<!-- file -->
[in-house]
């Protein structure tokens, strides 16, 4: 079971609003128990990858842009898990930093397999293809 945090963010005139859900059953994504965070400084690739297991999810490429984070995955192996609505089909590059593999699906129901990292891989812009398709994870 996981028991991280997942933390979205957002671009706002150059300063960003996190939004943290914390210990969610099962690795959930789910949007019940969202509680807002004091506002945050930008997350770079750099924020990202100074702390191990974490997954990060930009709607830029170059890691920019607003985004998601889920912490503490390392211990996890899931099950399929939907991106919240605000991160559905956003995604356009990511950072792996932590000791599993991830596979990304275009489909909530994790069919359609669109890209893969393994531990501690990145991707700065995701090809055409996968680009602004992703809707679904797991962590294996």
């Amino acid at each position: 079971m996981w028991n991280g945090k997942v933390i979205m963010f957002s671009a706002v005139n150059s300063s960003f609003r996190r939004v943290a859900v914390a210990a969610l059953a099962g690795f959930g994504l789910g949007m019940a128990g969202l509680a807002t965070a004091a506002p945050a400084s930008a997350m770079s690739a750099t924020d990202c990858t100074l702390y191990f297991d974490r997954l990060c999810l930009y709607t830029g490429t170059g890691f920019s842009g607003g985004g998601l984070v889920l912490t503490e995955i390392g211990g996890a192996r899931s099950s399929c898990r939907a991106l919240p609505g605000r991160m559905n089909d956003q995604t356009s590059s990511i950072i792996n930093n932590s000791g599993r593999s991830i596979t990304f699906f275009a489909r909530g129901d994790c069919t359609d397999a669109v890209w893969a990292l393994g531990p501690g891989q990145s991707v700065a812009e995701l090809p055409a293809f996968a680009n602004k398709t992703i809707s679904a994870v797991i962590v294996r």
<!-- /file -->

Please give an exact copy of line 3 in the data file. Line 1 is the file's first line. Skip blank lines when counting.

């Amino acid at each position: 079971m996981w028991n991280g945090k997942v933390i979205m963010f957002s671009a706002v005139n150059s300063s960003f609003r996190r939004v943290a859900v914390a210990a969610l059953a099962g690795f959930g994504l789910g949007m019940a128990g969202l509680a807002t965070a004091a506002p945050a400084s930008a997350m770079s690739a750099t924020d990202c990858t100074l702390y191990f297991d974490r997954l990060c999810l930009y709607t830029g490429t170059g890691f920019s842009g607003g985004g998601l984070v889920l912490t503490e995955i390392g211990g996890a192996r899931s099950s399929c898990r939907a991106l919240p609505g605000r991160m559905n089909d956003q995604t356009s590059s990511i950072i792996n930093n932590s000791g599993r593999s991830i596979t990304f699906f275009a489909r909530g129901d994790c069919t359609d397999a669109v890209w893969a990292l393994g531990p501690g891989q990145s991707v700065a812009e995701l090809p055409a293809f996968a680009n602004k398709t992703i809707s679904a994870v797991i962590v294996r």